Did you know that an abnormal amount of natural hair and scalp disorders are misdiagnosed each year? One of the most common misdiagnosed conditions is dandruff.
For example, often we overlook symptoms that are more accurately associated with seborrheic dermatitis, writing it off as dandruff and deciding to move forward with a self-diagnosis.
Do you remember the old Head and Shoulders commercials from yesteryear?
The premise of those commercials was very simple. Use Head and Shoulders shampoo, and you would wash away the often-embarrassing dandruff flakes. I am not bashing Head and Shoulders because I imagine that they have good products.
However, like many commercials, they play on the emotional appeal of the individual watching the commercial, which is actually good marketing.
The product appears to solve a problem that you have, so you give it a chance to live up to the claims.
What is Dandruff?
Dandruff is not contagious, and most of the time it is not a serious condition.
It is a very common scalp condition that causes the skin on your scalp to itch and flake away. In simple terms, dandruff is a scalp reaction that causes the natural cycle of skin replenishment to occur more quickly on your scalp.
Obviously, it can be embarrassing to have noticeable dandruff flakes present in your hair and on your shoulders, but typically it can be controlled.
If you only have a mild case of dandruff, you will probably be just fine by shampooing your hair regularly with a gentle shampoo.
However, if you have a more severe case of dandruff, a dermatologist or medicated shampoos, also known as anti-dandruff shampoos, may be necessary.
Identifying Dandruff and Potential Causes
Dandruff is a condition that is usually simple to diagnose. If there are flakes of dead skin present in your hair and on your shoulders coupled with an itchy scalp, there is a good chance that you have dandruff.
Many shampoo manufacturers, like Procter and Gamble, have conducted substantial scientific research to discover what causes dandruff.
Current research suggests that dandruff causes are linked to three factors: (1) fungus, (2) sebum and (3) individual susceptibility.
Fungus: It’s common for bacteria and fungi to exist on the scalp; these can grow anywhere that’s warm, damp, and moist. Flaking only happens when there’s more fungus than normal on the scalp. When that happens, the fungus, which is also known as Malassezia, begins to dry and fall off.
Sebum: The aforementioned fungus, Malassezia, feeds on oleic acid, which is found in the sebum (i.e., fat) produced by the sebaceous glands on the scalp. As the fungus feeds on this fat, the composition of the sebum is significantly altered. This is what leads to individual cells losing adhesiveness. The skin flakes and falls off.
Individual Susceptibility: While current research shows that fungus and sebum are important components, it’s interesting that some people have what appears to be the perfect scenario for dandruff, yet they don’t have dandruff. Others seem to get dandruff very easily. Scientists have referred to the research as fascinating.
Commonly Used Hair Oils May Be Part of the Problem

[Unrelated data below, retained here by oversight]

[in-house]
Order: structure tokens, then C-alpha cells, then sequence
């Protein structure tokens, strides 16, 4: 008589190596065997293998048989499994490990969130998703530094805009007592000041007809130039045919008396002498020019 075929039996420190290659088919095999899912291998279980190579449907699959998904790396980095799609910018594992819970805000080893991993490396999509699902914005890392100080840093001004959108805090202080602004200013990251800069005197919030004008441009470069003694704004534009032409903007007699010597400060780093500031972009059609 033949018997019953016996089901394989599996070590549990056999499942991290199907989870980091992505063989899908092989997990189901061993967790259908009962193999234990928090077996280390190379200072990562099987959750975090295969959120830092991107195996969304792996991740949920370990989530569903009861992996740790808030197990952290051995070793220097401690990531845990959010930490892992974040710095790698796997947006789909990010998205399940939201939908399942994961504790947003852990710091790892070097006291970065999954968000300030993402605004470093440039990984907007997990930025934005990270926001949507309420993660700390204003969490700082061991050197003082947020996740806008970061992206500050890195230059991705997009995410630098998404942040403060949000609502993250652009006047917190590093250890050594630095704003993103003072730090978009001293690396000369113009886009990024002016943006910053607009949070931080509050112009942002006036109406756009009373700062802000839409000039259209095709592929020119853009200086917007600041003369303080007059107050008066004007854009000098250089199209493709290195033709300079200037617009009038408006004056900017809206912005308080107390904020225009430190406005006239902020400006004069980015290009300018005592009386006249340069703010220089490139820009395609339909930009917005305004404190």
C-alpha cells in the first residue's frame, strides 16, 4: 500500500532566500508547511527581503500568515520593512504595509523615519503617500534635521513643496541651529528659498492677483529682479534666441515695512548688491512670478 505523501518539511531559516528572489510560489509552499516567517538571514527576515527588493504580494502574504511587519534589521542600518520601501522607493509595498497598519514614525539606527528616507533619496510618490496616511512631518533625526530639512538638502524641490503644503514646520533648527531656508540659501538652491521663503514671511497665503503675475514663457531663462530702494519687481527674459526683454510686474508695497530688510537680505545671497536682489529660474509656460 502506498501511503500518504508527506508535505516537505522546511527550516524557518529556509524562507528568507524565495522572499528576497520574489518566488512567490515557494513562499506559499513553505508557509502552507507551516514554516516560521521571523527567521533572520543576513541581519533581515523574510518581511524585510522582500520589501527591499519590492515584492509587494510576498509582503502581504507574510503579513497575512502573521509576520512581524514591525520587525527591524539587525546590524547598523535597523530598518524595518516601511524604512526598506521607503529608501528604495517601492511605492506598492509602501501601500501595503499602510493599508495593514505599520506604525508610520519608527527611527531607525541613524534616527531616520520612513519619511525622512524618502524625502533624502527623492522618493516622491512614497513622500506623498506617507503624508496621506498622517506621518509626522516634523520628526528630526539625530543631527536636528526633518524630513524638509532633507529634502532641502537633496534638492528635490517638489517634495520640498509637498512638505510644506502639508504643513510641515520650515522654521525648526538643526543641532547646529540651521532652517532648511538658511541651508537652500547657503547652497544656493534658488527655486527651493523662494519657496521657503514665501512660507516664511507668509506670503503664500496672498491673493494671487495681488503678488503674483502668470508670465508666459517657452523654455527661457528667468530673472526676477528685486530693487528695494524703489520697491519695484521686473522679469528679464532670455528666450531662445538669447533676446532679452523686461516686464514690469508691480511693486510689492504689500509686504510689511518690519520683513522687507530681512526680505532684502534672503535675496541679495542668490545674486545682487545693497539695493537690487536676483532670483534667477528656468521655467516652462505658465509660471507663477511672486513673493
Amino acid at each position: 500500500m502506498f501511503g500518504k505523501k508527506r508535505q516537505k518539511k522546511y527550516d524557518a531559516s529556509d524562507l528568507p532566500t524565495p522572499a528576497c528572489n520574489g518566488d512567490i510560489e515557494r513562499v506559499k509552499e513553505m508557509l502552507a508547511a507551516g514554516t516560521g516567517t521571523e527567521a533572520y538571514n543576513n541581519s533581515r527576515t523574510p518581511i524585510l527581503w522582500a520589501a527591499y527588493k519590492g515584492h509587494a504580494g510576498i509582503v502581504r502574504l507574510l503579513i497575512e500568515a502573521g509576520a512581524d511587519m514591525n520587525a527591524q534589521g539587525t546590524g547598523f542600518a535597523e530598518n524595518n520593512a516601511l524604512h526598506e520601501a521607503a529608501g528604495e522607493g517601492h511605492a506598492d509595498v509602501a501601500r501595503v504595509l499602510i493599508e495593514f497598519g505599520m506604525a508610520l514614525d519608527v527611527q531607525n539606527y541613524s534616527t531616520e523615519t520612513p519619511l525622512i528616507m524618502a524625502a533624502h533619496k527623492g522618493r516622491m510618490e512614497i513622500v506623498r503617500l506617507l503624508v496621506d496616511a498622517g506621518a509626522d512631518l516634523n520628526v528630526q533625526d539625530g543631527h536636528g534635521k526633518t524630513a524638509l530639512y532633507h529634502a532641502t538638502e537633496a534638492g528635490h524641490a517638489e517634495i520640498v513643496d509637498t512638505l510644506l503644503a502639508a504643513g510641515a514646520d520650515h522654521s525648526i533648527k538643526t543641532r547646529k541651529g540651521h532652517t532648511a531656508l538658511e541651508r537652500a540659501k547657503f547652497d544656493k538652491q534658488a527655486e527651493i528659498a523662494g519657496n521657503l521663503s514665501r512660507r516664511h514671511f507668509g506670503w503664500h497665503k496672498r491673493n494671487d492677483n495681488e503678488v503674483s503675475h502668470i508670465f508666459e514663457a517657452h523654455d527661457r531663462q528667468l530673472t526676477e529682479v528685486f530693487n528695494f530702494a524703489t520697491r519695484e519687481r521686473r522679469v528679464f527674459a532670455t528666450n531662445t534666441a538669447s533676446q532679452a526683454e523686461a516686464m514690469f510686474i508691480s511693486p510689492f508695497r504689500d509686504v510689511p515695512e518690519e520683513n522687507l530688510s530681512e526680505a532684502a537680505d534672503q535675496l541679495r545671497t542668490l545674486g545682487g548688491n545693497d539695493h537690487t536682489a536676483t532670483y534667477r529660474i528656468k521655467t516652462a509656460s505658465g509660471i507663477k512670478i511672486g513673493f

Many commonly used hair oils, like amla oil and emu oil, contain a high concentration of oleic acid. Some people even recommend using coconut oil for dandruff, which could actually make the condition worse.
One simple solution to try is cutting off the use of these hair oils. They might make your hair look nice, but they also help feed the fungus. It’s important to remember that dandruff is not the same as scalp eczema.
Both of these problems may look similar, but it’s important to understand the difference to really solve your specific problem.
What Is Eczema?
Scalp eczema looks very similar to dandruff, causing dry flakes to fall from your scalp and a regular itching sensation. However, dandruff tends to be dry, white flakes of dead skin. Eczema, by contrast, results in yellowish, slightly greasy flakes. With Eczema, the itching sensation is often coupled with inflammation. If you have eczema on other parts of your body, this increases the probability that you actually have eczema.
How often hair is washed has nothing to do with whether or not a person has scalp eczema or dandruff. A person with good personal hygiene skills may still have dandruff or eczema.
Once you’ve managed to identify the source of your flakes, it’s time to figure out how to manage and treat it. If you’re concerned about having scalp eczema, or you think you might, then you should see a doctor. Severe cases of eczema and dandruff may be cause for medical intervention, even if it seems like “just” a skin problem.
The climate can also impact the condition. Fall and winter months are usually the most difficult times of the year for people with dandruff due to indoor heating contributing to dry skin and scalp. Typically, statistics show that the condition will improve during the summer months.
When is Dandruff Extreme?
If you only have a mild case of dandruff, it is typically not necessary to visit the doctor. My advice is to find a gentle shampoo and begin shampooing your hair regularly (weekly is a good start) and adjust as needed based on the results.
However, if you’re regularly shampooing your hair and it doesn’t seem to help much or if your scalp condition becomes more severe (red, tender or swollen), then it’s time to visit your medical doctor or dermatologist.